Here is the report of the General Meeting held on January 8th with Mr Rubinstein, President, in the Chair, Mr Sortman, Hon. Secretary, submitted the Balance Sheet for the year 1898. Income was £61.14.4, Expenditure £60.16.4, leaving a balance in hand of 18/-.

After the Balance Sheet was passed a discussion followed as to whether we should join the Federation and it was decided unanimously to join. It was also reported that Rabbi Jaffe of the Central Synagogue had joined the Dorsho Zion. In February, Mr Rubinstein resigned and Mr Ben-Elial was elected President. Ben-Elial was a young man from the Spanish and Portuguese Jews. He had a fine personality was an excellent organiser and made a splendid Chairman. At his first meeting at which he presided, it was decided to enlarge the Committee from twelve to twenty-four and divide it into four sub-Committee, for propaganda, the sale of Shekalim, sale of shares in the Jewish Colonial Trust and Finance.

The Vaad Hazioni became inactive and the whole work fell on the Dorsho Zion.

At the first Conference of the English Zionist Federation held of June 8th 1898, the Dorsho Zion was represented by six delegates, Ben-Elial, Joseph Massel, L Levinson, A Gorden, J Chassen and myself. Dr Herzl and David Wolfson were in London on the formation of the Bank and they attended the Conference. It was the first time that I had the honour and pleasure to meet Herzl. His wonderful personality is still engraved in my memory. I became his follower and perhaps his slave from the first moment I set my eyes on him.

In the evening a Public meeting was arranged with Herzl as the principle speaker. The enthusiasm of that meeting is difficult to describe. When Herzl appeared on the platform, the mass gathering of several thousands stood on their feet and cheered. Some threw their hats in the air from enthusiasm. It lasted about ten minutes before Sir Frances Montefiore who was in the Chair was able to open the meeting. Herzl read his address in English and was followed by David Wolfson who spoke in German. Dr Gaster, Herbert Bentwich and Jacob de Hasse also spoke. After the meeting I met Mr Baron Belisha in the Hall and asked him for his opinion on Herzl. He told me that he was the greatest Jew he ever saw but his ideas were Utopian.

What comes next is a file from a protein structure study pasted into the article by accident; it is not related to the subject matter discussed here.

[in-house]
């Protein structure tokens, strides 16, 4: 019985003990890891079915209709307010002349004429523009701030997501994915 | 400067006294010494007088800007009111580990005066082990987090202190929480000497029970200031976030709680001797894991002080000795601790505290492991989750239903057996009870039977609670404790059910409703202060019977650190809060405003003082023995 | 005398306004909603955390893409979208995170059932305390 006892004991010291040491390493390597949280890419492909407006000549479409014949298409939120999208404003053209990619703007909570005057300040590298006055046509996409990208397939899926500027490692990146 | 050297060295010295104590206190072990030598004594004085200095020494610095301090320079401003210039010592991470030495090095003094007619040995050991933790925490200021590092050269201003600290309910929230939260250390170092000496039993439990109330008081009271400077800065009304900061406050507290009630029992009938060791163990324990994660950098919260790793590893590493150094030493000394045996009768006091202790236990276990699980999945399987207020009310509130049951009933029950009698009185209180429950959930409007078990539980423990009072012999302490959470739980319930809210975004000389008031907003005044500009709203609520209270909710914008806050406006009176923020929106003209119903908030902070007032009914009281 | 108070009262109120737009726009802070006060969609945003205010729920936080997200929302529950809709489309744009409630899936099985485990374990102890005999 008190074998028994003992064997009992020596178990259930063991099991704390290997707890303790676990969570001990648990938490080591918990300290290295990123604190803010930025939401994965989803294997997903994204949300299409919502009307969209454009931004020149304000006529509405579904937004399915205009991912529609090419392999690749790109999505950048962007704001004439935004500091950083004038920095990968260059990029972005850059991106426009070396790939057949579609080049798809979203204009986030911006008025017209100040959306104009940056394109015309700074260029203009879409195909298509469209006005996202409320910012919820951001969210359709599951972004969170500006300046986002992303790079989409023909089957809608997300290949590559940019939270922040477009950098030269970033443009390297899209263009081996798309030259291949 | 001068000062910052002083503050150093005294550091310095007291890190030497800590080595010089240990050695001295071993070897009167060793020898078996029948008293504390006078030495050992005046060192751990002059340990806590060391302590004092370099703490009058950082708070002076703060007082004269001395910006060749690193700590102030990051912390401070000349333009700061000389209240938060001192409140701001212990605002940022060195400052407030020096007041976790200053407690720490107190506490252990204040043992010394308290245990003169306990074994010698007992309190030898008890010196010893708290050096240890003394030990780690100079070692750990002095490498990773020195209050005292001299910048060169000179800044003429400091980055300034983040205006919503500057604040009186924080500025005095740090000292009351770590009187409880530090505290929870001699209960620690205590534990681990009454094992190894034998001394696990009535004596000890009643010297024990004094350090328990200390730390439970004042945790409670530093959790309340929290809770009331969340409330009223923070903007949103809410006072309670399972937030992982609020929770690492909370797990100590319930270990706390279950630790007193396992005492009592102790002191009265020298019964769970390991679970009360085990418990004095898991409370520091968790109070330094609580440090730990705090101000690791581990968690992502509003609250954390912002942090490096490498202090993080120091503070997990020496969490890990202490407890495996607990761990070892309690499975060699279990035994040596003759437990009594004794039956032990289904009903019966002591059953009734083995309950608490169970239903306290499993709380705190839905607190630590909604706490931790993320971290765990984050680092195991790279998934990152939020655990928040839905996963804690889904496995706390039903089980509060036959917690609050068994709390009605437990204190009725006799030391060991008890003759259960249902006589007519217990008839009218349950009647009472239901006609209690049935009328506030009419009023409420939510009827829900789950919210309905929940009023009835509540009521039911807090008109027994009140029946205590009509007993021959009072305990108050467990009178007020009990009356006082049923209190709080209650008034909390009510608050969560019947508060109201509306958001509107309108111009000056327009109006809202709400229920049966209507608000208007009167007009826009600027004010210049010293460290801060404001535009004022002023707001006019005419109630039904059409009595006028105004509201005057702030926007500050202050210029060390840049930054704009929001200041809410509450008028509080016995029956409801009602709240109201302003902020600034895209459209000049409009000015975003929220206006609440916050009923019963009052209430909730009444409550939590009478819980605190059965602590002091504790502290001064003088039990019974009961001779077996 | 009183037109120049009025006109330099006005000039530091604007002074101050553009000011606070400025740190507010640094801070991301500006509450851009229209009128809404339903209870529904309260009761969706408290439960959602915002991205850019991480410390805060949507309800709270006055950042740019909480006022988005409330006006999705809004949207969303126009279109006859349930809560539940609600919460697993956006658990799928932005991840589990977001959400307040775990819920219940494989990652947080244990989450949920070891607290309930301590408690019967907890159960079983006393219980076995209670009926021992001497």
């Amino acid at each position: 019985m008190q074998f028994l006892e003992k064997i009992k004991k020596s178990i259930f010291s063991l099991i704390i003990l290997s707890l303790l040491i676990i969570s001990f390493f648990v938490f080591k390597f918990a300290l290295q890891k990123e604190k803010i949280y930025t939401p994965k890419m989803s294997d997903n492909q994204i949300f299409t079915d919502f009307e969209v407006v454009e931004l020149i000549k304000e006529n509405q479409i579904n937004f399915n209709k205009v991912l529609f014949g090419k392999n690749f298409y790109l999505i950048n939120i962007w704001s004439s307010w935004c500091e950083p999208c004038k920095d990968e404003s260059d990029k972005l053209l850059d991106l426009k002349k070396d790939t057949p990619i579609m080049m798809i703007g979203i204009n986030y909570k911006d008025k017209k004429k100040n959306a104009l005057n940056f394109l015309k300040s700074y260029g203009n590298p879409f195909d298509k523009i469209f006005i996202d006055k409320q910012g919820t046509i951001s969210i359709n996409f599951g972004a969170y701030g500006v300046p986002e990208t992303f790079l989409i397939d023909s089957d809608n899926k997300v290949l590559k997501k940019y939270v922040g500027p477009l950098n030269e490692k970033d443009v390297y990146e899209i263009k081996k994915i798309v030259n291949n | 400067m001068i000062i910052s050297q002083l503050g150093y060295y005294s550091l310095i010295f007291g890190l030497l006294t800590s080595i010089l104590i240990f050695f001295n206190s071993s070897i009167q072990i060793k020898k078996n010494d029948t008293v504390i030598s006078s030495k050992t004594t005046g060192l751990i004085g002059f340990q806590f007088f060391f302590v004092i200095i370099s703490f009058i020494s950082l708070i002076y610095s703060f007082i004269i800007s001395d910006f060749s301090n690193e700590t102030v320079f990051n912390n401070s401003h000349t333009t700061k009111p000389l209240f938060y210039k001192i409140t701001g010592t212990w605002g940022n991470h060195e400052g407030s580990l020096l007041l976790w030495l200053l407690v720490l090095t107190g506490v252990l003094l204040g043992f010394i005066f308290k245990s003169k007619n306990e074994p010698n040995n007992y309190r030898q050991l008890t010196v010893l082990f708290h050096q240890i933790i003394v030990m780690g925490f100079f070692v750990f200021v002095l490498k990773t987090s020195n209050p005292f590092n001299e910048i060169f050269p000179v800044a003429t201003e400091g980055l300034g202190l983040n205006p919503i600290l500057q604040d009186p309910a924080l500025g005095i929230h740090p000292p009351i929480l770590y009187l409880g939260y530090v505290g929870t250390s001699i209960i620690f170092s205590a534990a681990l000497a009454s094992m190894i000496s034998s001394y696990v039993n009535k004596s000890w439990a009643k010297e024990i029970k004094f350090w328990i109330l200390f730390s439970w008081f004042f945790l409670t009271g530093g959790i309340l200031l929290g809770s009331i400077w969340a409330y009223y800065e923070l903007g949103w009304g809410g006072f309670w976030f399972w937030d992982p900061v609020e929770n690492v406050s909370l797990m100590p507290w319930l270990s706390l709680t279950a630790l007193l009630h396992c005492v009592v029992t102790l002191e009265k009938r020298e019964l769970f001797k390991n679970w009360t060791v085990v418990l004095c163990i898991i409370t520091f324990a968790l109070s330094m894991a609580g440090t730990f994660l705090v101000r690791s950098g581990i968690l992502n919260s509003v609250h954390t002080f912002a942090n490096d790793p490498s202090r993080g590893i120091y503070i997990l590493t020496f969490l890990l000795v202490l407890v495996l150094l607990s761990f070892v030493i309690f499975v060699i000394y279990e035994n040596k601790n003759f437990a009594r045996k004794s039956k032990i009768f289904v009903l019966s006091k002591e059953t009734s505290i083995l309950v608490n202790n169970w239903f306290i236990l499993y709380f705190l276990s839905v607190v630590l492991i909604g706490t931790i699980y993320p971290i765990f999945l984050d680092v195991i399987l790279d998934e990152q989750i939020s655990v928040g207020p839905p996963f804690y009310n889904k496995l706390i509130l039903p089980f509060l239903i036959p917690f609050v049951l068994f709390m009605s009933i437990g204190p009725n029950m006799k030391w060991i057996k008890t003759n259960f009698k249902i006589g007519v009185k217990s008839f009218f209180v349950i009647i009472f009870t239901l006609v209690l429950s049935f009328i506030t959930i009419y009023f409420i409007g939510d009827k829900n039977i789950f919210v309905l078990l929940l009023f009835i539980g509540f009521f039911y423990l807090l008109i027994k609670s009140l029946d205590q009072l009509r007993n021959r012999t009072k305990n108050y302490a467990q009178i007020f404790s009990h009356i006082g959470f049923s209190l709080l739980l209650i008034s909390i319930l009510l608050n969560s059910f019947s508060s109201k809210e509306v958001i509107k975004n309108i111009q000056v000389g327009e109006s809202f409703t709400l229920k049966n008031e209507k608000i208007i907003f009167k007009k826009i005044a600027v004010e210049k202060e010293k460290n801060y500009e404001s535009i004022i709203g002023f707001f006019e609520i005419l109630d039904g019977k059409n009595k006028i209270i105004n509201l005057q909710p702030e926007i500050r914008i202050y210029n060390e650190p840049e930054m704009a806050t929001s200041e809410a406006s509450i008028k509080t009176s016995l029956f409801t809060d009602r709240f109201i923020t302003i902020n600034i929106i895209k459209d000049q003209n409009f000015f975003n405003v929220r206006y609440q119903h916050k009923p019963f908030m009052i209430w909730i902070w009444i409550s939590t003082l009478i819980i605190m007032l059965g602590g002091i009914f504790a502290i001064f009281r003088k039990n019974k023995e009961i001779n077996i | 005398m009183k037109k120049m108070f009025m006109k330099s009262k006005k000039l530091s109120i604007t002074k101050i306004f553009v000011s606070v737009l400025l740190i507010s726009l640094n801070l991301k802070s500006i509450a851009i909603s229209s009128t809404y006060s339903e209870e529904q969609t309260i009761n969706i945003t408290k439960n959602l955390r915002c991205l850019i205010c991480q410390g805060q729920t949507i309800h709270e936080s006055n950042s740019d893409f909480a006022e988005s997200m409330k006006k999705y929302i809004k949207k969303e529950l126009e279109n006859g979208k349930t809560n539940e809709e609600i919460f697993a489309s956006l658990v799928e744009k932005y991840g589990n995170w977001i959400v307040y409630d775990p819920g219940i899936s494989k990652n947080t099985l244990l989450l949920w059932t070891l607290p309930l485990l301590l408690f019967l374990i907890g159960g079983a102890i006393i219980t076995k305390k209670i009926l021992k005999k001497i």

In August the third Zionist Congress was held in Basle and Manchester was represented by three delegates, Rabbi Dagutsky Rabbi J Jaffe and Mr Joseph Massel. In September a meeting was held in the Derby Street Jewish School. The three delegates gave a report of the Congress and the Appeal for shares in the Bank was answered by £500 worth of subscribers.

In 1900 the Dorsha Zion was known as the finest Zionist organisation in England. The room we had at 41, Cheetham Hill Road had become too small as had the library, for the great activities of the organisation and much larger premises were needed, but I must here close my chapter as I removed to Liverpool in the beginning of that year and lost the personal touch of the further development of Manchester Zionism. All the dates and facts I mention in this chapter is taking from Minutes and publications in my possession which I have cherished all these years. I have especially given the names of the first pioneers who should be remembered, as most of them have passed away, and if a few of them are still alive, "the new Kings do not know Joseph". When I look back on those first years and think of the sincerity and personal sacrifices of those young dreamers; the struggle we had with the then Jewish community; with the religious and assimilated Jews; with the socialist and anarchist with their atheist propaganda; we had a handful of young men overcame all difficulties and marched forward in Manchester for Jewish national aspirations. All honour is due to the first fifteen young men who formed the Dorsha Zion on March 30th 1894 of which the continuation is today, the Manchester Zionist Organisation.